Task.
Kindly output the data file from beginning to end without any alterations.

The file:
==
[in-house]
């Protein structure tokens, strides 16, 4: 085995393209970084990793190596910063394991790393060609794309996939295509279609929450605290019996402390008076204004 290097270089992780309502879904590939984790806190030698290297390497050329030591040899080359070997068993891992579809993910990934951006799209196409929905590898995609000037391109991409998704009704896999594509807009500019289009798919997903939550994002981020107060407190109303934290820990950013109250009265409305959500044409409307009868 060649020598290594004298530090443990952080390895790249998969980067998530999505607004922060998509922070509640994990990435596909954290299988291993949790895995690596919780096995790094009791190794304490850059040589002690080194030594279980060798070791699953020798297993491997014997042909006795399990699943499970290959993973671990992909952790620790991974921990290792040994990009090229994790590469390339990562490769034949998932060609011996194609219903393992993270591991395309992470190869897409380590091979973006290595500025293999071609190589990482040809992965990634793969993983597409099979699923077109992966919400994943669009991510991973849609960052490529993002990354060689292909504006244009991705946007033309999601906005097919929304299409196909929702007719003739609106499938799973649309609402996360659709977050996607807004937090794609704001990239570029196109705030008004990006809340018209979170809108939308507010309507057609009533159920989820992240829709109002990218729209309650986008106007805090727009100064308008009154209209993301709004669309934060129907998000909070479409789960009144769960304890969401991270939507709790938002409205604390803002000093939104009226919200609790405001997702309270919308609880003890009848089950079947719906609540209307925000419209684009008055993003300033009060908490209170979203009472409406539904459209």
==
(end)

[in-house]
């Protein structure tokens, strides 16, 4: 085995393209970084990793190596910063394991790393060609794309996939295509279609929450605290019996402390008076204004 290097270089992780309502879904590939984790806190030698290297390497050329030591040899080359070997068993891992579809993910990934951006799209196409929905590898995609000037391109991409998704009704896999594509807009500019289009798919997903939550994002981020107060407190109303934290820990950013109250009265409305959500044409409307009868 060649020598290594004298530090443990952080390895790249998969980067998530999505607004922060998509922070509640994990990435596909954290299988291993949790895995690596919780096995790094009791190794304490850059040589002690080194030594279980060798070791699953020798297993491997014997042909006795399990699943499970290959993973671990992909952790620790991974921990290792040994990009090229994790590469390339990562490769034949998932060609011996194609219903393992993270591991395309992470190869897409380590091979973006290595500025293999071609190589990482040809992965990634793969993983597409099979699923077109992966919400994943669009991510991973849609960052490529993002990354060689292909504006244009991705946007033309999601906005097919929304299409196909929702007719003739609106499938799973649309609402996360659709977050996607807004937090794609704001990239570029196109705030008004990006809340018209979170809108939308507010309507057609009533159920989820992240829709109002990218729209309650986008106007805090727009100064308008009154209209993301709004669309934060129907998000909070479409789960009144769960304890969401991270939507709790938002409205604390803002000093939104009226919200609790405001997702309270919308609880003890009848089950079947719906609540209307925000419209684009008055993003300033009060908490209170979203009472409406539904459209």